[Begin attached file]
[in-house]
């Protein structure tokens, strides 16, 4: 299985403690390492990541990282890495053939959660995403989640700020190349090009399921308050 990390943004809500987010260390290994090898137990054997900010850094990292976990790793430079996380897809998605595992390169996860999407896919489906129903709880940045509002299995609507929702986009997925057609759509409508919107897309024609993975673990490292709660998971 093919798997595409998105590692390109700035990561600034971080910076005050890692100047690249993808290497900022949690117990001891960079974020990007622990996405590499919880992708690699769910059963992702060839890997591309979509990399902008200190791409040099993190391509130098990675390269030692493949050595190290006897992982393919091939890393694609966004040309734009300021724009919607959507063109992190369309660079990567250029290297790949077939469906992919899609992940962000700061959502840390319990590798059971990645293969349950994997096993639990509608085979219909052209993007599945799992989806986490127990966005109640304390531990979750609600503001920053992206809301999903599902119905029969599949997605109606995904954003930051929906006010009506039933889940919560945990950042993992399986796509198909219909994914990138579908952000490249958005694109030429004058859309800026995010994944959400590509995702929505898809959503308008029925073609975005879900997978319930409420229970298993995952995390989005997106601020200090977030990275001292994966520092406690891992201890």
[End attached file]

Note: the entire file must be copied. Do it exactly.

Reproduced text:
[in-house]
């Protein structure tokens, strides 16, 4: 299985403690390492990541990282890495053939959660995403989640700020190349090009399921308050 990390943004809500987010260390290994090898137990054997900010850094990292976990790793430079996380897809998605595992390169996860999407896919489906129903709880940045509002299995609507929702986009997925057609759509409508919107897309024609993975673990490292709660998971 093919798997595409998105590692390109700035990561600034971080910076005050890692100047690249993808290497900022949690117990001891960079974020990007622990996405590499919880992708690699769910059963992702060839890997591309979509990399902008200190791409040099993190391509130098990675390269030692493949050595190290006897992982393919091939890393694609966004040309734009300021724009919607959507063109992190369309660079990567250029290297790949077939469906992919899609992940962000700061959502840390319990590798059971990645293969349950994997096993639990509608085979219909052209993007599945799992989806986490127990966005109640304390531990979750609600503001920053992206809301999903599902119905029969599949997605109606995904954003930051929906006010009506039933889940919560945990950042993992399986796509198909219909994914990138579908952000490249958005694109030429004058859309800026995010994944959400590509995702929505898809959503308008029925073609975005879900997978319930409420229970298993995952995390989005997106601020200090977030990275001292994966520092406690891992201890």